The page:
Spinacia oleracea

Last revised February 15, 2010

Spinach. Photo credit: Alex Stone, Oregon State University

The use of proper varieties is very important. Slow-growing, slow-bolting (slow seed-stalk development as day length increases) varieties are used for late spring and summer harvest, while fast-growing (these tend to be fast bolting), vigorous varieties should be used for fall, winter, and early spring harvest. Although long days and increasing temperature predispose spinach to bolting, bolting is increased by exposure of young plants to low (40-60 F) temperatures.
Disease resistance in spinach varieties is developed for the season to which the variety is adapted. With proper varieties, spinach production for the fresh market is possible almost year-round in western Oregon.

Traditionally, prickly-seeded varieties were known as fall harvest, and winter types, while round-seeded varieties were referred to as summer spinach. However, new varieties of round-seeded spinach make these designations less accurate.

Flat, semisavoy, and savoy leaf varieties are used for different markets. The flat and some of the semisavoy varieties are used for processing. All three types are used for fresh market with semisavoy and savoy types predominating.

Spinach varieties may also be classified as prostrate, semi-erect, and upright. When the savoy types are used for processing, plant growth regulators may sometimes be applied before harvest to cause a more upright leaf growth and reduce the risk of soil contamination. This is important due to the difficulty in removing soil from savoy leaves during washing and processing.

SPINACH VARIETIES (approximately 40-50 days).

See the Vegetable Variety Selection Resources page to find varieties that have been shown to perform well in the Pacific NW. 


Spinach is direct seeded from March through September as weather permits. Planting dates for certain varieties are chosen so as to grow the most vigorous variety possible and yet avoid the risk of bolting. Bolting risk increases as daylength, temperature, and plant density increases and as soil moisture or plant nutrients decrease. Suggested varieties are:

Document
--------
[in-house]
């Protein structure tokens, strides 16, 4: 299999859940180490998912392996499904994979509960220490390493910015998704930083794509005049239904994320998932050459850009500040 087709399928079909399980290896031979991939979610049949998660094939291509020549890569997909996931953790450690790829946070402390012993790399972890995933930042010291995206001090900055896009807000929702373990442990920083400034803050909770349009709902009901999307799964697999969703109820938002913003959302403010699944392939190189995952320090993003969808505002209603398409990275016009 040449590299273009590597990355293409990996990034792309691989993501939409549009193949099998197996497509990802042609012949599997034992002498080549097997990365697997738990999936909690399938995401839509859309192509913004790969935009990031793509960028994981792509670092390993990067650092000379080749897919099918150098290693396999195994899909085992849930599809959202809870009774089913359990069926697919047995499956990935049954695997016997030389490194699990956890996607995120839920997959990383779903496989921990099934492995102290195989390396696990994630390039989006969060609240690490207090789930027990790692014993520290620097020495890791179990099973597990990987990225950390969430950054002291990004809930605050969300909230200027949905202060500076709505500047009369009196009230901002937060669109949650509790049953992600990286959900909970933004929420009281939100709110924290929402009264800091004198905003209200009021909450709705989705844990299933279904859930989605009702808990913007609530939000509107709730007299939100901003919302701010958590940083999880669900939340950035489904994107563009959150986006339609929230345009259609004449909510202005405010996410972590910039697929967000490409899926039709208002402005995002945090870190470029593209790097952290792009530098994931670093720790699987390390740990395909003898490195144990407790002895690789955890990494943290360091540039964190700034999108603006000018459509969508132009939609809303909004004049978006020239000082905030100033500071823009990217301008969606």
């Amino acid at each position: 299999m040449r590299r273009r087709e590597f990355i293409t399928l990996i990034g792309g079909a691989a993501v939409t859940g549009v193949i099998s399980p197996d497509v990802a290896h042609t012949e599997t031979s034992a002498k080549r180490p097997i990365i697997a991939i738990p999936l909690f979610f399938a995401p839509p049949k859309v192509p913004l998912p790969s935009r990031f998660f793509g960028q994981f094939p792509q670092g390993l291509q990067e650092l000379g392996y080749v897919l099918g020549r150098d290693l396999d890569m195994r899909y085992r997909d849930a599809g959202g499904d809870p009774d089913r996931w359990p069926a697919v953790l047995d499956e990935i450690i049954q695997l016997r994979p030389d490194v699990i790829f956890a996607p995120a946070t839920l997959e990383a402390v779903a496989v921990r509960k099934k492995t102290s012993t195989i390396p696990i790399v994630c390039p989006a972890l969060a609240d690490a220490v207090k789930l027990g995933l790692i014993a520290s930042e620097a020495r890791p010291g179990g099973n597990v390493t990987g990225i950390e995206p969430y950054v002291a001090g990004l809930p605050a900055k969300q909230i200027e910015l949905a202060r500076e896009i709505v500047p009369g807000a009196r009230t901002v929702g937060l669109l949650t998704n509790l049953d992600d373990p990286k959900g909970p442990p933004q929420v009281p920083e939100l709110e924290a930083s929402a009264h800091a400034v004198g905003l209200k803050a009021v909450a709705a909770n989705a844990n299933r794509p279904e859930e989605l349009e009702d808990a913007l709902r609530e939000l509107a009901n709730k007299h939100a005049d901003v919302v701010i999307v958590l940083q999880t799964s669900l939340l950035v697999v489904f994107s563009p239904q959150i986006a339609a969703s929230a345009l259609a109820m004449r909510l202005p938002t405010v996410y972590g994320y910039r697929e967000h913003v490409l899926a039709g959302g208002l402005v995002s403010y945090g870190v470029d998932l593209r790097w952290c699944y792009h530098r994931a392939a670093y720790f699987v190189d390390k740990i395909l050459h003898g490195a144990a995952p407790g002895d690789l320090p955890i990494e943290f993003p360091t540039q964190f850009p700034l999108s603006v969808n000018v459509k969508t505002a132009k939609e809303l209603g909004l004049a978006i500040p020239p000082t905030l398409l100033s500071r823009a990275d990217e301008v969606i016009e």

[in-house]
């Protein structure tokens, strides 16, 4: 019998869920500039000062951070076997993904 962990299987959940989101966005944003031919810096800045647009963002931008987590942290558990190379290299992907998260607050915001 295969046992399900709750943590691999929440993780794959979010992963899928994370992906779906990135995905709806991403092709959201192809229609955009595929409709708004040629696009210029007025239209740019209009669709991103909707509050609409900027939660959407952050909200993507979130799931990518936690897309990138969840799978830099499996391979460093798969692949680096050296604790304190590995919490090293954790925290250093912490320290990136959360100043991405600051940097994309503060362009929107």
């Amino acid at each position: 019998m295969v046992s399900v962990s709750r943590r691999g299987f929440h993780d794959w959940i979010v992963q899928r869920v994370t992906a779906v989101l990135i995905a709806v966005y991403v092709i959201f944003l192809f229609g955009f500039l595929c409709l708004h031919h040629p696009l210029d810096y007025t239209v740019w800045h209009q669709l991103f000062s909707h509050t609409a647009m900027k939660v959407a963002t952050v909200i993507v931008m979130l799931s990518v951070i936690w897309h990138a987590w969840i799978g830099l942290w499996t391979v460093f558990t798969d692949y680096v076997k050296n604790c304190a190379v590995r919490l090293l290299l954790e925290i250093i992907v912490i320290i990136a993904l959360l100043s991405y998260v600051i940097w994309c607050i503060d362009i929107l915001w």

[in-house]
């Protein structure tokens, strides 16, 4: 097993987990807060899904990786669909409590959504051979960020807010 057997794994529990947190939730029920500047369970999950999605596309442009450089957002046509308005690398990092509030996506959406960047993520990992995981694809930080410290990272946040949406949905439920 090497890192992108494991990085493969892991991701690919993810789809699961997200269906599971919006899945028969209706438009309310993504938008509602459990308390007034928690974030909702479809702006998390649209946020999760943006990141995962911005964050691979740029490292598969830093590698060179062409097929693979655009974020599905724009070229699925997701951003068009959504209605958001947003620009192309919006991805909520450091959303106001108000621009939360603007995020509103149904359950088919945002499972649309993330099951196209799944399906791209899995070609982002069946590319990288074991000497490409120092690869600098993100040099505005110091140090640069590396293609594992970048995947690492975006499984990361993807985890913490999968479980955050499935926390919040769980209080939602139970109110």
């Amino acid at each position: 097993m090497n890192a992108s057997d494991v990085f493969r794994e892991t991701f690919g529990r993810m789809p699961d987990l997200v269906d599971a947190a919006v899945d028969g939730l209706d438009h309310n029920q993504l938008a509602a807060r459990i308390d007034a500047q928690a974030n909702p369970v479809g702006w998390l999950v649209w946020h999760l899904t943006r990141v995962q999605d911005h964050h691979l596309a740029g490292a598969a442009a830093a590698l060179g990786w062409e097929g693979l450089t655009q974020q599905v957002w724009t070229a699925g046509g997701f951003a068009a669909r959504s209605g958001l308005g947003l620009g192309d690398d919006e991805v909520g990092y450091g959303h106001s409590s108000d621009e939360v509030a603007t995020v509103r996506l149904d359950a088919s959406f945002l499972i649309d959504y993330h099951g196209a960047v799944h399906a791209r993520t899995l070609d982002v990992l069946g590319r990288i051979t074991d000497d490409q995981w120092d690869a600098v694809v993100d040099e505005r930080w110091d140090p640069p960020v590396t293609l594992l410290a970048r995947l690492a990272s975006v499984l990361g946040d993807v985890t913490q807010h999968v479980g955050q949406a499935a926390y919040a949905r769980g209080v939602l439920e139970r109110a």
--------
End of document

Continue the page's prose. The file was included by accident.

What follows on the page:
Planting Dates Leaf Type and Variety
  Flat Semi-Savoy Savoy
Early (winter or before May 1) Baker, Polka, Symphony, Wolter Avon, Baker, Melody, Skookum, Tyee, Indian Summer Savoy Supreme
Exceptional bolting tolerance: Bejo 1369, Splendor
Asian leaf type for trial: Imperial Sun.
Resistance to Downy Mildew strains 1,2,3 and 4: Bolero, Bossanova (both flat leaf)
Mid-season (May 1 to July 31) Baker, Olympia, Polka, Symphony Melody, Skookum  Tyee, Indian Summer, Mazurka Bloomsdale L.S.
Exceptional bolting tolerance: Bejo 1369, Splendor
Beet Western Yellows tolerance for trial: Ambassador, Rainier, Rhythm 9, and Hybrid#7
Late (August 1 to mid-September)  Baker, Olympia, Polka, Wolter St. Helens, Hybrid 424, Estivato  Avon, Chinook II Hyb.#7, No.7R, Skookum Iron Prince, Vienna
Overwinter (mid to late September) Baker, Cascade, St. Helens, Hybrid 424, Wolter Chinook II, No. 7 Iron Prince

Other types of leaf vegetables:

New Zealand spinach (Tetragonia tetragonioides) is a tender annual with fleshy stems and leaves, resembling spinach. It has very limited commercial demand, but because of its adaptability to hot summer temperatures and drought, it is popular among some home gardeners.

Spinach beet and Swiss chard (Beta vulgaris Cicla group), a form of common table beet or leaf beet, grown for their succulent leaves which can be harvested over an extended period. Swiss chard has large, well developed petioles that may be red, white or green. These are grown for limited markets, and primarily in home gardens. Sugar beet leaves may also be used as a substitute for spinach, and are considered superior to table beet leaves. See separate file Beets and Chard.

Malabar spinach is in a different family altogether. The genus is Basella, and three species are common: B. rubra, B. alba, and B. cordifolia, which are red stem, green stem, and heart-shaped leaf forms, respectively. This is a warm-season crop which produces aggressive vines that may reach 10-15 feet in length. The succulent leaves and tender shoots are marketed at specialty markets and are used the same as spinach.


Muck soils provide needed organic matter and high, uniform, moisture content. Sandy loams may be used. A pH of 6.2 to 6.9 is optimum with a pH. between 6.5 and 7.0 being ideal for good growth. Spinach grows very poorly at pH below 6.0.


Summer spinach variety seed numbers approximately 2,800 per ounce, while New Zealand spinach seed numbers about 350 per ounce. Use only seed that has been fungicide-treated. Spinach is susceptible to damping off.


Recent research indicates that a temperature of 50-63 F is ideal for optimal growth.